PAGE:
Category Archives: Technology

Know About Medical Education Conferences

What are Medical Education Conferences?

The medical education conferences are the worldwide friendly union of physicians, physician assistants, nurse practitioners, medical students etc. working in one or the other medical areas and are interested in enhancing outcomes in the healthcare industry. Leaders of the medical education come together to share ideas and experiences to improve educational practices. These meetings are held in a chosen medical field, especially at exotic places to make one relax with their families and friends along with subject enrichment.

Registrations are being made for attending such kind of meets. Abstracts and Presentations submissions are done months before the held date of the specific conference. After the review of the abstracts, they are accepted or rejected and the full schedule is then made keeping in consideration the time of the seminar and question-answer session. The event is spread over two or more weeks depending on the number of abstracts to be discussed.

Why are these conducted?

Variety of sessions and workshops are conducted to enable the diverse group of educators and researchers to share and discuss interesting ongoing approaches, innovations, and interventions to medical education.

It is a platform for people of similar interests.

  • to form a network with others.
  • to take part in workshops and seminars.
  • to present their own work via presentations.

It provides tools for training of health professionals in developing, mastering and maintaining the important knowledge, skills, and attitude required for safe and effective patient care. These conferences help in developing and implementing curriculum, assessment and evaluation competency, simulation and observation studies, and policy or ethical dilemmas in medical training.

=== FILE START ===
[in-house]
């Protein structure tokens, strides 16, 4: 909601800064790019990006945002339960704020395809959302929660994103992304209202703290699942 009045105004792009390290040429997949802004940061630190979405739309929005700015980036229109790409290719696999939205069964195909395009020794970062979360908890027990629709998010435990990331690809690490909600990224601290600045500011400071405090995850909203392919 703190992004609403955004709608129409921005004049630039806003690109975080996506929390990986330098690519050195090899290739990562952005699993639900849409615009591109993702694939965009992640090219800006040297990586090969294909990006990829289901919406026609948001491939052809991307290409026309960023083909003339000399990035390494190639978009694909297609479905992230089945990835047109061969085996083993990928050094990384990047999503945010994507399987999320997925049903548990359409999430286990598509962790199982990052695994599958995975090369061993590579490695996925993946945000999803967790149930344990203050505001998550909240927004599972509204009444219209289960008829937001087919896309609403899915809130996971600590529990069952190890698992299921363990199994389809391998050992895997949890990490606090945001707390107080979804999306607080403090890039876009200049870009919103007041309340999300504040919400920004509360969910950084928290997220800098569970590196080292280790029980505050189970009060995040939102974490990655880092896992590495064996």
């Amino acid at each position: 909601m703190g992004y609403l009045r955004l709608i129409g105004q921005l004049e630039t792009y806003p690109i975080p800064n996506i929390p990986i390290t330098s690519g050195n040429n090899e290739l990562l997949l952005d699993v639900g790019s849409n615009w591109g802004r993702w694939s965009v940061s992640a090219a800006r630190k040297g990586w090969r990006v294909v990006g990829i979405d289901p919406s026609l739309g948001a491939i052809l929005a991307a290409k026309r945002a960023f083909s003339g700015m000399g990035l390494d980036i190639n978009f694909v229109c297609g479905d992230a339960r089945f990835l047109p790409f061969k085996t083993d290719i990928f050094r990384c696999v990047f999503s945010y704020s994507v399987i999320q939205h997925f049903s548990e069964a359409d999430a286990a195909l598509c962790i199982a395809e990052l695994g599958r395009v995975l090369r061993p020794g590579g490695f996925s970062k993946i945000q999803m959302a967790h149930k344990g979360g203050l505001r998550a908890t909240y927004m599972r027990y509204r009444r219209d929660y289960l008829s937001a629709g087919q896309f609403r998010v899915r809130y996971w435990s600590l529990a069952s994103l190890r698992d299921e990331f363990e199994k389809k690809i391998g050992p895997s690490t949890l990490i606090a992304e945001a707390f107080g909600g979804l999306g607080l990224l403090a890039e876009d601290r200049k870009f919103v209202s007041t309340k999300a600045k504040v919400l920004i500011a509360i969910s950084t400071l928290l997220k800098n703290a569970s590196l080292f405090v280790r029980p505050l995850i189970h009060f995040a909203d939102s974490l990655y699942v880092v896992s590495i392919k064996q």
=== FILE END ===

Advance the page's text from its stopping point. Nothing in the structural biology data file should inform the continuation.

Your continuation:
Undergraduate/Postgraduate level students get the opportunity to attend expert’s seminars. Plus, they also get a chance to lead a seminar which helps them to strengthen their basic skills and to reinforce a clinical experience with an evidence-based approach, in turn, it creates efficiency and improves compliance with duty hours and patient care.

Upcoming Medical Education Conferences in 2018

Medical schools, universities and many associations routinely offer conferences on medical education; from undergraduate medical education to resident and research education on the vast number of topics.

Have a look at the lists which are given below-

1. 15th APMEC 2018: 10-14 January 2018, Singapore.

2. Pain Management & Addiction Medicine for Primary Care: 16-18 February 2018 in Whistler (Vancouver) in Canada.

3. Cardiology for Primary Care: February 17-19, 2018 in Disneyland, California.

4. Infectious Diseases for Primary Care: 22nd – 24th February 2018 in Riviera Maya/Cancun, Mexico.

5. Clinical and Patient Wellness Program Series: February 22-24, 2018 in Orlando, Florida.

6. Pharmacology and Pain Management for Primary Care: Between 2-4 March 2018, it will be held in Sedona/Grand Canyon, Arizona.

7. Neurology and Psychiatry for Primary Care: In Napa Valley/Sonoma Wine Country, California, 9-11 March 2018.

8. Ottawa 2018.ICME 2018: 10-14 March 2018, Abu Dhabi.

9. Pediatrics for Primary Care: March 16-18, 2018 in Kapolei, Hawaii-Aulani.

10. Women’s Health and Pain Management: 24-26 March 2018 in Montego Bay, Jamaica.

11. Emergencies in Primary care: March 29-31, 2018 in Punta Cana.

12. Psychiatry and Women’s Health for Primary Care: March 29-31, 2018.

13. 13th International Medical Education Conferences 2018: 13-15 April 2018, Kuala Lumpur, Malaysia.

14. AMEE 2018: 25-29 August 2018, Basel, Switzerland.

15. Learn Serve Lead 2018 AAMC: 2-6 November 2018, Austin, USA.

Registered Nursing Continuing Education